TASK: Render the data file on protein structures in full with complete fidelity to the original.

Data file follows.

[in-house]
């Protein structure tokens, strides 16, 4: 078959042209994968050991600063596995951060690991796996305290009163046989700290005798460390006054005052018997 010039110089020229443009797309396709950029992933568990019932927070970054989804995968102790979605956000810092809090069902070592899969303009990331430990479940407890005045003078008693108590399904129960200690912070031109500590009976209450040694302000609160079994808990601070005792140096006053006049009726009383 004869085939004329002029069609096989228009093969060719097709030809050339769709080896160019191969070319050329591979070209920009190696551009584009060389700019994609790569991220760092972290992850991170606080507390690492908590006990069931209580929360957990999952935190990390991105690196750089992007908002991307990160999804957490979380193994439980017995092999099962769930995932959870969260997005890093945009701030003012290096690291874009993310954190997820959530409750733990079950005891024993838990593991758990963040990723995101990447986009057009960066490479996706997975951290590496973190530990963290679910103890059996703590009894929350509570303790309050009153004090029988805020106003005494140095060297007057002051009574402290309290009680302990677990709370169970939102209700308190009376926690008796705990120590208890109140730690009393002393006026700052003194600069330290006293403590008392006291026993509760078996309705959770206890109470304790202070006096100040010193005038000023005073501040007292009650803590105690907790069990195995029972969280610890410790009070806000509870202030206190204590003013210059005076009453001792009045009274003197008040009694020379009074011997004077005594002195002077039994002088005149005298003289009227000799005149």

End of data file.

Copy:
[in-house]
């Protein structure tokens, strides 16, 4: 078959042209994968050991600063596995951060690991796996305290009163046989700290005798460390006054005052018997 010039110089020229443009797309396709950029992933568990019932927070970054989804995968102790979605956000810092809090069902070592899969303009990331430990479940407890005045003078008693108590399904129960200690912070031109500590009976209450040694302000609160079994808990601070005792140096006053006049009726009383 004869085939004329002029069609096989228009093969060719097709030809050339769709080896160019191969070319050329591979070209920009190696551009584009060389700019994609790569991220760092972290992850991170606080507390690492908590006990069931209580929360957990999952935190990390991105690196750089992007908002991307990160999804957490979380193994439980017995092999099962769930995932959870969260997005890093945009701030003012290096690291874009993310954190997820959530409750733990079950005891024993838990593991758990963040990723995101990447986009057009960066490479996706997975951290590496973190530990963290679910103890059996703590009894929350509570303790309050009153004090029988805020106003005494140095060297007057002051009574402290309290009680302990677990709370169970939102209700308190009376926690008796705990120590208890109140730690009393002393006026700052003194600069330290006293403590008392006291026993509760078996309705959770206890109470304790202070006096100040010193005038000023005073501040007292009650803590105690907790069990195995029972969280610890410790009070806000509870202030206190204590003013210059005076009453001792009045009274003197008040009694020379009074011997004077005594002195002077039994002088005149005298003289009227000799005149």